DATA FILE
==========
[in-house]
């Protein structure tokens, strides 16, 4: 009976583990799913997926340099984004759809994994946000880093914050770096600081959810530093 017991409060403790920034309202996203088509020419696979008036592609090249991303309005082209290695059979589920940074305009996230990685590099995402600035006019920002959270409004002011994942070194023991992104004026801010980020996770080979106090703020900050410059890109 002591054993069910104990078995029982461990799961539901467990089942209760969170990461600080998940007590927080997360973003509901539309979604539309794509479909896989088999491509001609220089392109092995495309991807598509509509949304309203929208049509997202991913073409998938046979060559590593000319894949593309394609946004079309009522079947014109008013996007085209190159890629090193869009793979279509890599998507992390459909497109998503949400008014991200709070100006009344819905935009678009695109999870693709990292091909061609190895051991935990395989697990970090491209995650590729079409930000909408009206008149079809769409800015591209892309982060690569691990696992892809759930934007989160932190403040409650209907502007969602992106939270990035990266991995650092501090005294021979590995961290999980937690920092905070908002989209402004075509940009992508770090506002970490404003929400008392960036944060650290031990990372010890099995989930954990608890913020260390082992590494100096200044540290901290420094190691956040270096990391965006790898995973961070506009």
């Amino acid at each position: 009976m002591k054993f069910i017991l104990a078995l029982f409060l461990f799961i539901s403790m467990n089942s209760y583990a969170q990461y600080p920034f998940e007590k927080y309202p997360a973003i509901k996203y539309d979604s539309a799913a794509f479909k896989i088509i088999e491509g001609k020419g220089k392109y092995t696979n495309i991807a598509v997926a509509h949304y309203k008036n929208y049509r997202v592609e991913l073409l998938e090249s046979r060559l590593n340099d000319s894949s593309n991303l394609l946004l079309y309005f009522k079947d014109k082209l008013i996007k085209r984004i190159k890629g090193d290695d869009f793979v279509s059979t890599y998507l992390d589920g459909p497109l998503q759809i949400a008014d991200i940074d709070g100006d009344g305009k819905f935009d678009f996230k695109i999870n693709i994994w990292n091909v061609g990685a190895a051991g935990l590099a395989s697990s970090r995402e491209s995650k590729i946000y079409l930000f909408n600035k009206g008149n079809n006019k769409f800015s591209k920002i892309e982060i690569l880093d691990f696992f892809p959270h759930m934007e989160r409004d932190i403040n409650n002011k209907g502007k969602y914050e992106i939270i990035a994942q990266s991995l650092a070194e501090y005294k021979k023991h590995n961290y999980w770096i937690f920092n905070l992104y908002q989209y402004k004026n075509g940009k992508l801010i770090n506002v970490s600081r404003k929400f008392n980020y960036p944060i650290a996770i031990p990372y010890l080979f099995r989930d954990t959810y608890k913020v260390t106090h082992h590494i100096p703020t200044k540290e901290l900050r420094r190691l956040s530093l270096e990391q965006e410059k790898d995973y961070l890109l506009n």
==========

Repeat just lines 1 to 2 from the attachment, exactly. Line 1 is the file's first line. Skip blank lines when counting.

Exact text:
[in-house]
């Protein structure tokens, strides 16, 4: 009976583990799913997926340099984004759809994994946000880093914050770096600081959810530093 017991409060403790920034309202996203088509020419696979008036592609090249991303309005082209290695059979589920940074305009996230990685590099995402600035006019920002959270409004002011994942070194023991992104004026801010980020996770080979106090703020900050410059890109 002591054993069910104990078995029982461990799961539901467990089942209760969170990461600080998940007590927080997360973003509901539309979604539309794509479909896989088999491509001609220089392109092995495309991807598509509509949304309203929208049509997202991913073409998938046979060559590593000319894949593309394609946004079309009522079947014109008013996007085209190159890629090193869009793979279509890599998507992390459909497109998503949400008014991200709070100006009344819905935009678009695109999870693709990292091909061609190895051991935990395989697990970090491209995650590729079409930000909408009206008149079809769409800015591209892309982060690569691990696992892809759930934007989160932190403040409650209907502007969602992106939270990035990266991995650092501090005294021979590995961290999980937690920092905070908002989209402004075509940009992508770090506002970490404003929400008392960036944060650290031990990372010890099995989930954990608890913020260390082992590494100096200044540290901290420094190691956040270096990391965006790898995973961070506009």